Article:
Historically, the foundation has invested resources in lifting up the Flint community, but in the aftermath of the 2014 discovery of lead-tainted public water, the Mott Foundation redoubled its local presence under White’s leadership.

“When the elevated lead levels in Flint were discovered, I was in my office and said I have to do something, so I decided to call the governor,” says White, who joined Mott in 2004 and was named president in 2015. “But I didn’t know the governor, so I had to figure it out the old-fashioned way. I Googled Governor Snyder’s number, and after talking to about 10 people, I had him on the phone. I said, ‘Number one: people are really fearful, and number two: scientists say the problem will correct if the water is properly treated.’”

That conversation led to an initial $4 million commitment, which helped the city switch back to the Detroit water system two weeks later.

From there, White and the foundation brought together 10 major foundations that committed a total of up to $125 million to help Flint recover and rise from the water crisis. Mott led the way in that pledge, committing up to $100 million over the course of five years. Supporting work in six areas — safe drinking water, health care, early education, nonprofits, community engagement and economic development — the initiative’s end goal is to rebuild the community with “a major focus on children and families.”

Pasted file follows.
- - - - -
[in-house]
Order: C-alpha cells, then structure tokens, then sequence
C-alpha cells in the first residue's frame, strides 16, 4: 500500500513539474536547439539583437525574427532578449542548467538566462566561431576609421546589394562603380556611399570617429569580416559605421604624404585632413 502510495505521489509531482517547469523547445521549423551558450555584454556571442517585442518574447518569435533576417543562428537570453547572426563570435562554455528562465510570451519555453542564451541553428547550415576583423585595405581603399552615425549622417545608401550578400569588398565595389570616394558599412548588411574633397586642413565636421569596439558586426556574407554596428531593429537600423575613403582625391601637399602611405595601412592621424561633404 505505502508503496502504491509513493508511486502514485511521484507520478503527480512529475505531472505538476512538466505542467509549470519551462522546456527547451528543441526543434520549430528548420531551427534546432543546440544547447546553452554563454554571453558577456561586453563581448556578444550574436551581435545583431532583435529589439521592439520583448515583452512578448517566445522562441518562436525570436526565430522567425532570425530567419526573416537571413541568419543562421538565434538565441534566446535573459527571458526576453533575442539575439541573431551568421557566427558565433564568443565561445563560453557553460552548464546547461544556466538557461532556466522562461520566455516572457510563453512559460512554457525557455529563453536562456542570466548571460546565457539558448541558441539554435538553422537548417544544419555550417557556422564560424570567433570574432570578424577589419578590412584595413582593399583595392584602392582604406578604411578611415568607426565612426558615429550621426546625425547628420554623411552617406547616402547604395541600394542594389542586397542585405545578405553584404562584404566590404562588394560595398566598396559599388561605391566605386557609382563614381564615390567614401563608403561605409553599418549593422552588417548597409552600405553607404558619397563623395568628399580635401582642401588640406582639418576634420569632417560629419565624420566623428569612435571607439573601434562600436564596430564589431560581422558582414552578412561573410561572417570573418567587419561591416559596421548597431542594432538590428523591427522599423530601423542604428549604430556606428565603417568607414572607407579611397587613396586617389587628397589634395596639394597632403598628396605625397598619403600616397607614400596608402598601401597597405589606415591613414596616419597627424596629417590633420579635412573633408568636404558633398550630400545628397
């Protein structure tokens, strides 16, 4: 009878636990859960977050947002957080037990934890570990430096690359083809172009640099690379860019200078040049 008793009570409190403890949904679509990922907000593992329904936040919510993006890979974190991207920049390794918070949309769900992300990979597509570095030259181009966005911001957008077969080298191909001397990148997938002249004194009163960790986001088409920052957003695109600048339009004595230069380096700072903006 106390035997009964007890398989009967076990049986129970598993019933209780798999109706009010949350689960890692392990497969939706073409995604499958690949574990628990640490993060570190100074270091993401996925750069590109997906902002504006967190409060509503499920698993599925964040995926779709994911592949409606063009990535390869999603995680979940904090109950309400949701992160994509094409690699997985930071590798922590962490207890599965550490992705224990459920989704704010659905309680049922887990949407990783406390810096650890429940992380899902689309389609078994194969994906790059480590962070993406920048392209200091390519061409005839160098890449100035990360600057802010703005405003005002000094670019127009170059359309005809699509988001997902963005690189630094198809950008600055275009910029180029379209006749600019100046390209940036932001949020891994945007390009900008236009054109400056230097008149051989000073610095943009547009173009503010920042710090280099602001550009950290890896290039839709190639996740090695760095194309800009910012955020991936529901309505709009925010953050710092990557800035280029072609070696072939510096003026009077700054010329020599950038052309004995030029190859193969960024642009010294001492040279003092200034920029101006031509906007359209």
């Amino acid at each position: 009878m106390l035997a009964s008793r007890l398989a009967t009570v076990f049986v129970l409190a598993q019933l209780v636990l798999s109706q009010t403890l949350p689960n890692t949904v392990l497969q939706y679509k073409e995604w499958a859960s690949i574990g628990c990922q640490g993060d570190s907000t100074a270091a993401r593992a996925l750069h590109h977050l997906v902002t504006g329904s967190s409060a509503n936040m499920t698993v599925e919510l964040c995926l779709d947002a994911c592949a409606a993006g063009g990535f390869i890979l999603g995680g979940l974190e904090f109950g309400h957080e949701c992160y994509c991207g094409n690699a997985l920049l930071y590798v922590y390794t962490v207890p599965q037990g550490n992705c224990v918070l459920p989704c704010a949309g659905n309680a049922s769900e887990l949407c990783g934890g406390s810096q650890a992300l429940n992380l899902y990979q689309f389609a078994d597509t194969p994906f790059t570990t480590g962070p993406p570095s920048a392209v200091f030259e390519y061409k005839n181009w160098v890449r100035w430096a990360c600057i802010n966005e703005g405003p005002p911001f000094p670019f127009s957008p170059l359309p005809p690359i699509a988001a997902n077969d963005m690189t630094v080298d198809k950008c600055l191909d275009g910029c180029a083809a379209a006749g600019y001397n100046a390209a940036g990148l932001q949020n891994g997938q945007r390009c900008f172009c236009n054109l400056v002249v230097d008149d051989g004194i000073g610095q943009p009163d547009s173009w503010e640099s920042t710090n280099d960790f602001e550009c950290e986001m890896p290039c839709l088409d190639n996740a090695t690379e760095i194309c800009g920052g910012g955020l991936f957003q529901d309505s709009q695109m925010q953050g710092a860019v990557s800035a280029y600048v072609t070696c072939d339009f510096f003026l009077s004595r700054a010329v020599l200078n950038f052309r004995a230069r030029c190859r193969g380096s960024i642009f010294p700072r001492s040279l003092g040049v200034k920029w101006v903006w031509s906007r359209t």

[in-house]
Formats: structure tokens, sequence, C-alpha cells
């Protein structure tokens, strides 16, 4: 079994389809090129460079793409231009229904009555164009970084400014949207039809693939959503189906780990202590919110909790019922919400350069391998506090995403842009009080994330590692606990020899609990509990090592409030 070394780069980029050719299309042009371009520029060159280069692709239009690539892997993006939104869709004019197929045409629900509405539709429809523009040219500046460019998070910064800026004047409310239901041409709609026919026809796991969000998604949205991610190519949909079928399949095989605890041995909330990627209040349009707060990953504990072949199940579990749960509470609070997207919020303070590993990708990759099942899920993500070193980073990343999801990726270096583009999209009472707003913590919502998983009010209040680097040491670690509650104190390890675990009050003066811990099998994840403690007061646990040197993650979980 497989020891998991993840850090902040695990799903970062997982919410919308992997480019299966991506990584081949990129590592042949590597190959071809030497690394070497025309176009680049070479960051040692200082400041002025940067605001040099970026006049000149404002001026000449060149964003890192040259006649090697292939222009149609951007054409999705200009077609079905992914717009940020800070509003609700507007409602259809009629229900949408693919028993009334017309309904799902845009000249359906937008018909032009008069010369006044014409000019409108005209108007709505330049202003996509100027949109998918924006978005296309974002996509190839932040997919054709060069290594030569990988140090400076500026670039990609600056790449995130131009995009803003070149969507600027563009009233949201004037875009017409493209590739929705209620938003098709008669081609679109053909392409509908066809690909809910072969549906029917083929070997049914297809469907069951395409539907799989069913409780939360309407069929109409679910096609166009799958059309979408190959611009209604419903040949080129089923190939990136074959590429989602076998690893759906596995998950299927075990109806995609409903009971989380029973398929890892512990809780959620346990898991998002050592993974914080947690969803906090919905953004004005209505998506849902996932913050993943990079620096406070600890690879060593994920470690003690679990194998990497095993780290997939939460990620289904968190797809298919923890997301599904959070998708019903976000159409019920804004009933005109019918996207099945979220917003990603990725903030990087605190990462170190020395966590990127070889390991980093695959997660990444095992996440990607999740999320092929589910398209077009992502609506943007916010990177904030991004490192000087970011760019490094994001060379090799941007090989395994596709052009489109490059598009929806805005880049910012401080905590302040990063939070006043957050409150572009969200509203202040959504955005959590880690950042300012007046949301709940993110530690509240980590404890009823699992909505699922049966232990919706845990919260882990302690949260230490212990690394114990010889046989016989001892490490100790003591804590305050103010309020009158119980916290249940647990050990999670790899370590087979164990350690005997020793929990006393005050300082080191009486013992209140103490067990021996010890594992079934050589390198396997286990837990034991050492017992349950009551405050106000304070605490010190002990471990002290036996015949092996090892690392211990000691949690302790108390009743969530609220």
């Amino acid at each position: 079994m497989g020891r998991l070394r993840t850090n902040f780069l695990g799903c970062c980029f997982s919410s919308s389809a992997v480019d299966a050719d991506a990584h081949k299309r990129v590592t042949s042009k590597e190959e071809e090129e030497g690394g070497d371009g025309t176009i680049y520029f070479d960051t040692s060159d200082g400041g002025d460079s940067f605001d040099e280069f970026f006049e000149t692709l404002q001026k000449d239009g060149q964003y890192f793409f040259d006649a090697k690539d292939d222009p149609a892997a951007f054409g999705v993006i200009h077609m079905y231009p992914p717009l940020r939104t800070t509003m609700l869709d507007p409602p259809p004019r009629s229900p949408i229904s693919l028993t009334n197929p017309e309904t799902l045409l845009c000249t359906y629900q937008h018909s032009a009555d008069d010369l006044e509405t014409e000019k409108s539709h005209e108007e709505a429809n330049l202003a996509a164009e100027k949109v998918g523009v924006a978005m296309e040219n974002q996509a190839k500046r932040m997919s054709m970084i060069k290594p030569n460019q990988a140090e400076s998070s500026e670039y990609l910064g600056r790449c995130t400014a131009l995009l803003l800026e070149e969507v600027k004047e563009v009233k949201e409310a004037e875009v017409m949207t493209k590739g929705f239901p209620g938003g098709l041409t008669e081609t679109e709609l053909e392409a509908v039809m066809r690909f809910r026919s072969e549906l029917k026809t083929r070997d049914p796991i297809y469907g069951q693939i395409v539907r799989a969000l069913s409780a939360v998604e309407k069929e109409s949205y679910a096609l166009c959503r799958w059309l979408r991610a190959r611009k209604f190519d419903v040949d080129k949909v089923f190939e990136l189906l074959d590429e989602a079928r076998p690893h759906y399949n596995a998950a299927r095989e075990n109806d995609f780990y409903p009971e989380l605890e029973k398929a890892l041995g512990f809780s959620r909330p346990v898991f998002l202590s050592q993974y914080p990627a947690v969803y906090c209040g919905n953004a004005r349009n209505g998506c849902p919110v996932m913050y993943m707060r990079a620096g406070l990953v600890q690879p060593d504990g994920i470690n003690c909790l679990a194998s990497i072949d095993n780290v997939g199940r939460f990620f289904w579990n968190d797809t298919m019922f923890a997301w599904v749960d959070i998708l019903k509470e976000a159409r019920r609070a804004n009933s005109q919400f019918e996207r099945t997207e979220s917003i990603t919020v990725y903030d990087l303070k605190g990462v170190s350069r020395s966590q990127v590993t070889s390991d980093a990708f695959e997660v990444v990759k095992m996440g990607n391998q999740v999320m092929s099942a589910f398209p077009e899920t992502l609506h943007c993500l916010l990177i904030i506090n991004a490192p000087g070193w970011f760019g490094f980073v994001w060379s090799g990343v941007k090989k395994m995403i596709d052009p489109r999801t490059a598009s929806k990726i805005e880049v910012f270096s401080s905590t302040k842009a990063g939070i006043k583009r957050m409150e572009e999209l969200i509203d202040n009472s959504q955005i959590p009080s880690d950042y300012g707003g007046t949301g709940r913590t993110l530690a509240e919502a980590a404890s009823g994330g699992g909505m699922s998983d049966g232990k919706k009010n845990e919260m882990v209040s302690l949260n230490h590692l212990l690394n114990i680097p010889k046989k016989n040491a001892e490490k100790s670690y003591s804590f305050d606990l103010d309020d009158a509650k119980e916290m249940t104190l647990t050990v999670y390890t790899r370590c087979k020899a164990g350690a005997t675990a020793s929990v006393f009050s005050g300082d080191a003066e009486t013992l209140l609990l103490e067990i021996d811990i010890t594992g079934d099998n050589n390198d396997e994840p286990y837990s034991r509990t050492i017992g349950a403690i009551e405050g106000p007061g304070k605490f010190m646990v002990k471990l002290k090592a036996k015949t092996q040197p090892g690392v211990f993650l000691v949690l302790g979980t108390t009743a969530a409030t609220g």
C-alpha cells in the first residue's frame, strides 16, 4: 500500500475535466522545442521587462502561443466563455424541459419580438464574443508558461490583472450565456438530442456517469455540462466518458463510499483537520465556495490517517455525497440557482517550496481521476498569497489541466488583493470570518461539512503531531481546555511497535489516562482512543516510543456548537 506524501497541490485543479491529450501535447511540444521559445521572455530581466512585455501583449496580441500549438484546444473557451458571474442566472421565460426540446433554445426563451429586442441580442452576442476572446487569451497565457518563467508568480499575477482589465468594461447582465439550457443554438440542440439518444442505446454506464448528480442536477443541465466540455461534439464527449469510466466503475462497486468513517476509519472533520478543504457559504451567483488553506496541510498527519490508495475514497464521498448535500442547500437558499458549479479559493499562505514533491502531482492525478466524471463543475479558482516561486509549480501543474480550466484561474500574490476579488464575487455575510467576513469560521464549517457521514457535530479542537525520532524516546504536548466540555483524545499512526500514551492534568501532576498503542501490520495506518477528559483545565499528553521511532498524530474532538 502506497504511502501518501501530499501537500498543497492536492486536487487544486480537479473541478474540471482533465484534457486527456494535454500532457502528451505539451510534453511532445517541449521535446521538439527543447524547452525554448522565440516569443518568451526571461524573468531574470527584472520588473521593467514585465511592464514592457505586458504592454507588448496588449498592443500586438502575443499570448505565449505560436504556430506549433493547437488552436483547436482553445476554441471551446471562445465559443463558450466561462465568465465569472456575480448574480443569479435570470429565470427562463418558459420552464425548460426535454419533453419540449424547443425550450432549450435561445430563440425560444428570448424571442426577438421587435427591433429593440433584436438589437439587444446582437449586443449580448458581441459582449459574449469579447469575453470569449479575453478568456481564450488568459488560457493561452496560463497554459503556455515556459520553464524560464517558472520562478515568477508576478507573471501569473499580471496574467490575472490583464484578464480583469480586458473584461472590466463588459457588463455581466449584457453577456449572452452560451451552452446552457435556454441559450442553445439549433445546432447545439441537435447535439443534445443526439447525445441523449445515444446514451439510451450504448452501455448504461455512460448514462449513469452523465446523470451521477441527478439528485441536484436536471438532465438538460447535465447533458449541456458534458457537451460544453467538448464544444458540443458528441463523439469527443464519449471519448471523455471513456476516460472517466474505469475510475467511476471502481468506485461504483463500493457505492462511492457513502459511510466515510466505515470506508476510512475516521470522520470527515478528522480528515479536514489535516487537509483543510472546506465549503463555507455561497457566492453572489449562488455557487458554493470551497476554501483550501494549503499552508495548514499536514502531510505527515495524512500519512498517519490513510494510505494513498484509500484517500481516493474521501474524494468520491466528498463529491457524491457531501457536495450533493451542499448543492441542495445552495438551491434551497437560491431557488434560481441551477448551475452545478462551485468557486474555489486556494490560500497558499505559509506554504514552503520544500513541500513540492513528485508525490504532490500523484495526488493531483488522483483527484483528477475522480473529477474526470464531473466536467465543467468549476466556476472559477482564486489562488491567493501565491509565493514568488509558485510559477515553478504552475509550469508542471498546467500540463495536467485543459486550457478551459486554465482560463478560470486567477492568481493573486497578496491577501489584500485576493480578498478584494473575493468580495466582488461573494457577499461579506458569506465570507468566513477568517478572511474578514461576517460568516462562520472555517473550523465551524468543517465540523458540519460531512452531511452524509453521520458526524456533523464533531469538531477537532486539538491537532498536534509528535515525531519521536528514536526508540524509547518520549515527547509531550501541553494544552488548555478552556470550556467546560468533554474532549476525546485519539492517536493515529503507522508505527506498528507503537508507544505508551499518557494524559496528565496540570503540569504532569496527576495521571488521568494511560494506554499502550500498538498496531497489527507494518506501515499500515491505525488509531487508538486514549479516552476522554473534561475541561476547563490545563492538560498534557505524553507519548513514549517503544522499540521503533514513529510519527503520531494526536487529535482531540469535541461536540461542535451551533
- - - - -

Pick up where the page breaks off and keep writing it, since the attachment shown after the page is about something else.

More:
“There are about 10,000 households still relying on bottled water because there’s still a lack of trust in the system. State health officials recommend drinking only filtered water, but State testing suggests that the water quality has returned to pre-crisis levels,” White says.

In the meantime, the Mott Foundation and other public and private partners continue recovery efforts, including the 2017 launch of Educare Flint, a state-of-the-art early childhood school designed to “create a network that goes beyond the walls of the school, to elevate the impact of that education by involving parents and grandparents,” White says.

As the recovery continues, he is focused on these kinds of ripple effects that result from bringing citizens and resources together, “whether we’re working in South Africa so people can truly interact and have a voice in their society, or on economic development and building an entrepreneurial ecosystem here in Flint.” –Andrew Wickenden ’09

 

Preparing Students to Lead Lives of Consequence.